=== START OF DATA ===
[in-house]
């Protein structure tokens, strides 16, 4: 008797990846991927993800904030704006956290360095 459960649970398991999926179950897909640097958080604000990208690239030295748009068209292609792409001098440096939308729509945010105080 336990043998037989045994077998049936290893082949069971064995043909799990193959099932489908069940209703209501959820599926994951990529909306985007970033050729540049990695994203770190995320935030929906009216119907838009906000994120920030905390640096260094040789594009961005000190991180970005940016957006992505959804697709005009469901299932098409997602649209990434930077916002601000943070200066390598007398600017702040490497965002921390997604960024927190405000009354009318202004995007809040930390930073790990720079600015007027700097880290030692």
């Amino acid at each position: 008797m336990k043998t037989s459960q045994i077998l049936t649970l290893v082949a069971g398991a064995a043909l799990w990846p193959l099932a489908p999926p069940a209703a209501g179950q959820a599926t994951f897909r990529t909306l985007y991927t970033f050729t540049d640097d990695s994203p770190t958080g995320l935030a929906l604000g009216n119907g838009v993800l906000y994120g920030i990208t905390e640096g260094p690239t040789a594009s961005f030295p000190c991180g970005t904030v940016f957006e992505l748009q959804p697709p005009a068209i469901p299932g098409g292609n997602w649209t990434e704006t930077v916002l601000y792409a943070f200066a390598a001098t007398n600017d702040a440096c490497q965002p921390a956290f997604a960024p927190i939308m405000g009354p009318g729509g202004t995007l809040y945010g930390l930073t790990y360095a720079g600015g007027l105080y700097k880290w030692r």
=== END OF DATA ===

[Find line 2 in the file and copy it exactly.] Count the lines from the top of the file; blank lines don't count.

């Protein structure tokens, strides 16, 4: 008797990846991927993800904030704006956290360095 459960649970398991999926179950897909640097958080604000990208690239030295748009068209292609792409001098440096939308729509945010105080 336990043998037989045994077998049936290893082949069971064995043909799990193959099932489908069940209703209501959820599926994951990529909306985007970033050729540049990695994203770190995320935030929906009216119907838009906000994120920030905390640096260094040789594009961005000190991180970005940016957006992505959804697709005009469901299932098409997602649209990434930077916002601000943070200066390598007398600017702040490497965002921390997604960024927190405000009354009318202004995007809040930390930073790990720079600015007027700097880290030692």